‘It Was Invisible’: Spanish Artist Bringing Embroidery to the Streets | street art

wIt is a bunch of yellow flowers wrapped around a window in it Spain or dozens of pink roses cascading down a house in Switzerland, there’s a familiar note that permeates Raquel Rodrigo’s street art.

For most of the past decade, the Spanish artist has been bringing her unique style to cities around the world, harnessing a technique that stretches back thousands of years out of the shadows.

“It’s the embroidery that women have always worn indoors on sheets, towels and pillows,” Rodrigo said. “This is about getting that embroidery out on the streets.”

To that end, she accurately reproduces the craft’s hallmarks—colorful flowers, solid lines and raised textures—on a grand scale, installing designs on everything from the stairs to Storefronts.

The result, Rodrigo said, is a style that seeks to live in the blurred space between the public and the private, by pushing something as intimate as home embroidery into the spotlight.

The Valencia-born artist came up with the idea in 2011 after being commissioned to decorate a storefront in Madrid that offered sewing workshops. As she searches for a way to embody the shop’s raison d’être, her mind returns to the cross stitch technique she learned from her mother as a young girl.

Using a computer to draw the pattern, I designed A wave of scarlet roses The interface deteriorates. From there I printed out an embossed pattern to trace, and carefully sewed it onto a storefront-mounted metal mesh.

Storefront with stitched pattern.
The buildings are fitted with a metal mesh, to which Rodrigo sews her designs. Photography: Fanny Bellonel / Mathilde Musse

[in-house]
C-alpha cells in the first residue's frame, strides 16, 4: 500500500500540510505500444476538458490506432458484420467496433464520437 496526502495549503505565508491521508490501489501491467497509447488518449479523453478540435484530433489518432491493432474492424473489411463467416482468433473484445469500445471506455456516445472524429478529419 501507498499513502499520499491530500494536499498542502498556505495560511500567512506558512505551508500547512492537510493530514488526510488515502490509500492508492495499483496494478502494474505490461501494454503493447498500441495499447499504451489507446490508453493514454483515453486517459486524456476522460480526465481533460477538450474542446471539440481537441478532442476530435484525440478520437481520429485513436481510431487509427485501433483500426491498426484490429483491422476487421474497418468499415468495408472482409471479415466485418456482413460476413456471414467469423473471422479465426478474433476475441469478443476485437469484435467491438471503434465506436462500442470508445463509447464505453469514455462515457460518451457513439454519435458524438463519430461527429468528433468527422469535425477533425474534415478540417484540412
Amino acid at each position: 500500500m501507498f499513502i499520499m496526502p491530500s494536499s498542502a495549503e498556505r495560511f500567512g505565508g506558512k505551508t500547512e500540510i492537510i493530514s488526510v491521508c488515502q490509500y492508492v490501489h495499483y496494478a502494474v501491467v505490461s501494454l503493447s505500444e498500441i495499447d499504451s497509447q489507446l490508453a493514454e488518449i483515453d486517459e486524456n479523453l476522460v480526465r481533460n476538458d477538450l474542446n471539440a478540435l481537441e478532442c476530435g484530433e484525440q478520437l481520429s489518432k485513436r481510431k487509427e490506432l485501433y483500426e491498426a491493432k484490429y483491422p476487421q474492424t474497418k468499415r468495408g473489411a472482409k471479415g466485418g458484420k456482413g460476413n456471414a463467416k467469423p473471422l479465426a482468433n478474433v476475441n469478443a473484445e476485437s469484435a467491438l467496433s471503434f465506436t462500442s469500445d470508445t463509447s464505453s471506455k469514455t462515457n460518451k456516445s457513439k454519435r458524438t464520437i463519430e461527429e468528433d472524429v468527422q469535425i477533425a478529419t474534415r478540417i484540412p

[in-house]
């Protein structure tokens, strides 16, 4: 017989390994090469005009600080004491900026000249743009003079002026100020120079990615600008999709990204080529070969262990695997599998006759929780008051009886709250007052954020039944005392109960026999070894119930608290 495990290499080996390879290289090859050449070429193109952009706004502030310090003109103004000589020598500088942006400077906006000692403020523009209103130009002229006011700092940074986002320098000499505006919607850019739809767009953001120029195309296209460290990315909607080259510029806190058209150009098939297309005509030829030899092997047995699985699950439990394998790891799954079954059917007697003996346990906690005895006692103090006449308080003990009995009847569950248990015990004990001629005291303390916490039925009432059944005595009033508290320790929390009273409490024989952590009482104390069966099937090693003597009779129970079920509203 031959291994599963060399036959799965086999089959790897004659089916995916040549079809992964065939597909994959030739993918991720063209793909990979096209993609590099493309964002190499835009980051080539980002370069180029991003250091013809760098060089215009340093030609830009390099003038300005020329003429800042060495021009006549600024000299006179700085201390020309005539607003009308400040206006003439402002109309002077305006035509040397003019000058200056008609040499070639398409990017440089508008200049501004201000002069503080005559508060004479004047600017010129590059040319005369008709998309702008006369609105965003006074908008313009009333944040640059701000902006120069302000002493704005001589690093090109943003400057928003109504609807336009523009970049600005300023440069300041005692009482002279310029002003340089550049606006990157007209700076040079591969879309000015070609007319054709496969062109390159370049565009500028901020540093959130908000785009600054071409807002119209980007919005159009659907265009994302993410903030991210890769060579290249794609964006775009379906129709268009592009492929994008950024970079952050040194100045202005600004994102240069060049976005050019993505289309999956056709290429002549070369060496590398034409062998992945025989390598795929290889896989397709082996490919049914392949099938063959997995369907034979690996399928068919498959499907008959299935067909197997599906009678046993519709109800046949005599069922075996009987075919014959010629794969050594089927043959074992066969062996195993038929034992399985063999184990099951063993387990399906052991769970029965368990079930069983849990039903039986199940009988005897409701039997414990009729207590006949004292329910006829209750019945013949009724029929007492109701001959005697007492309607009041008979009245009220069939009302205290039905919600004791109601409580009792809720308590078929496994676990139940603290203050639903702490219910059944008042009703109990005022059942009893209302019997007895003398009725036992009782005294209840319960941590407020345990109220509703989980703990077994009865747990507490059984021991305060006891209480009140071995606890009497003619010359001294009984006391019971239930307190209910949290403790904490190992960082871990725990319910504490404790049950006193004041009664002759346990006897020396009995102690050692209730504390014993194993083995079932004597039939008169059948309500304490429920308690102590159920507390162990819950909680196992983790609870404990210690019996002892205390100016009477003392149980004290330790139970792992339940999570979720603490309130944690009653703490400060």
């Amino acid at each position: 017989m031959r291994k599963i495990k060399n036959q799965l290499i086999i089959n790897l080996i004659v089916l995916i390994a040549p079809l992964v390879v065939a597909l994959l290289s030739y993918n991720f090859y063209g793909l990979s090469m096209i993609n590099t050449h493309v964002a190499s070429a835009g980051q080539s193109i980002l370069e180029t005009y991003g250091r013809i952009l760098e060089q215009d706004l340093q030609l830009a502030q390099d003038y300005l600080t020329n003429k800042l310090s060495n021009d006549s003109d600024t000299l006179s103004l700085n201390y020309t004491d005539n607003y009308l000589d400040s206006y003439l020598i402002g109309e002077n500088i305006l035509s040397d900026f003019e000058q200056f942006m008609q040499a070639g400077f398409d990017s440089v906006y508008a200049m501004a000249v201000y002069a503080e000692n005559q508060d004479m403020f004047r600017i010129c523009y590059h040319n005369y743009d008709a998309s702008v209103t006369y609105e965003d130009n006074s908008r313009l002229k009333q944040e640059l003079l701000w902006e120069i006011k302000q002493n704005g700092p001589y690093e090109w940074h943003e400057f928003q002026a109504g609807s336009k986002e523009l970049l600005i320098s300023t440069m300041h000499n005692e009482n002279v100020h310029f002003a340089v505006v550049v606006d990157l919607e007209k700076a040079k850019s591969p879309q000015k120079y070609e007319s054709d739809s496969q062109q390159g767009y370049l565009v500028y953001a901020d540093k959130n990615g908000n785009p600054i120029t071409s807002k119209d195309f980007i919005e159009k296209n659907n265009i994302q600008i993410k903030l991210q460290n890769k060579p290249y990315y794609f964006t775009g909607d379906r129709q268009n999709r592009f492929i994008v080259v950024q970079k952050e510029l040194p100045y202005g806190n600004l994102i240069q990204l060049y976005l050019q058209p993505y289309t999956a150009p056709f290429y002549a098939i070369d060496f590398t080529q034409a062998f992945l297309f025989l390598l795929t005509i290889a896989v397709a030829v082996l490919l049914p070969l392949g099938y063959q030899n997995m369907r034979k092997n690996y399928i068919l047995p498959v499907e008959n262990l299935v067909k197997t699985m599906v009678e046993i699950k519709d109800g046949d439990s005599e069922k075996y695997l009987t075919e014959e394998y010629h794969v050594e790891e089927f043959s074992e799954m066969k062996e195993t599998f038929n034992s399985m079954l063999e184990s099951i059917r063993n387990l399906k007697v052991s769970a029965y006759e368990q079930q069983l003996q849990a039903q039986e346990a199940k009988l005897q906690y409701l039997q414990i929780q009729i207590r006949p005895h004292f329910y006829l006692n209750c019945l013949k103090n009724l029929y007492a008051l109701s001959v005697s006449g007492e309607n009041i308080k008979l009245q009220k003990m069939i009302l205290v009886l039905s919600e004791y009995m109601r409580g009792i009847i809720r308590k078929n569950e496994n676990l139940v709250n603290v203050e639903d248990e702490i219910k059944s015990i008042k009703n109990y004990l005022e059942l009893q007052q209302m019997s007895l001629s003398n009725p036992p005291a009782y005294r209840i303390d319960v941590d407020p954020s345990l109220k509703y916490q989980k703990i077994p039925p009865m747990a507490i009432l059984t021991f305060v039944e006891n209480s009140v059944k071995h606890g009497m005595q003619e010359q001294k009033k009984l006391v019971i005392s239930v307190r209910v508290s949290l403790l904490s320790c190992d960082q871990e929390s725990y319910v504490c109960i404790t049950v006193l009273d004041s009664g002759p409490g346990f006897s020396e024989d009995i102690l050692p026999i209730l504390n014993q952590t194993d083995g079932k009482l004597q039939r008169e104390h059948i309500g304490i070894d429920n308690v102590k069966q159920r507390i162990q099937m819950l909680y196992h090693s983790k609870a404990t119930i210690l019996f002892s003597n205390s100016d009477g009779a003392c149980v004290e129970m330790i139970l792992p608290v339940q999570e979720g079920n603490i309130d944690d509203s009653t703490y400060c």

This technique quickly became her signature. as her project Archicouture — a Spanish portmanteau of architecture and tailoring — he brought it to cities like London, Istanbul, and Philadelphia, and feedback poured in from all over the world.

Some saw reminders of their childhoods in her work, while others were inundated with memories of grandmothers and mothers. Continuous references to female characters revealed the broader significance of the work. “Over time, I realized that this is a way of affirming female art that had been invisible for so long,” said the 38-year-old.

The teachings that her family had passed down for generations became the backbone of her workshop in Valencia. Depending on the project, she works with teams of up to 50 people to replicate the intricacies of embroidery on a large scale.

This process takes a long time. It takes two people up to three days to embroider a square meter. Among those who occasionally help out in the workshop is her mother, a nod to wisdom handed down decades ago when she tried to keep her children entertained.

After years spent crossing the globe, Rodrigo is continually struck by the ability of her craft on paper above the differences. “I was in a village in Russia four years ago and the locals didn’t speak English, so we couldn’t understand each other.”

Instead, needlework, stitching, and spinning did the heavy lifting, bridging cultural and language differences. “We found that we can work together without having to understand each other.”

When the project was over, she was kicked out in tears and hugs. “It was a magical thing to be able to convey so much through embroidery,” she said. “It really is an international language.”

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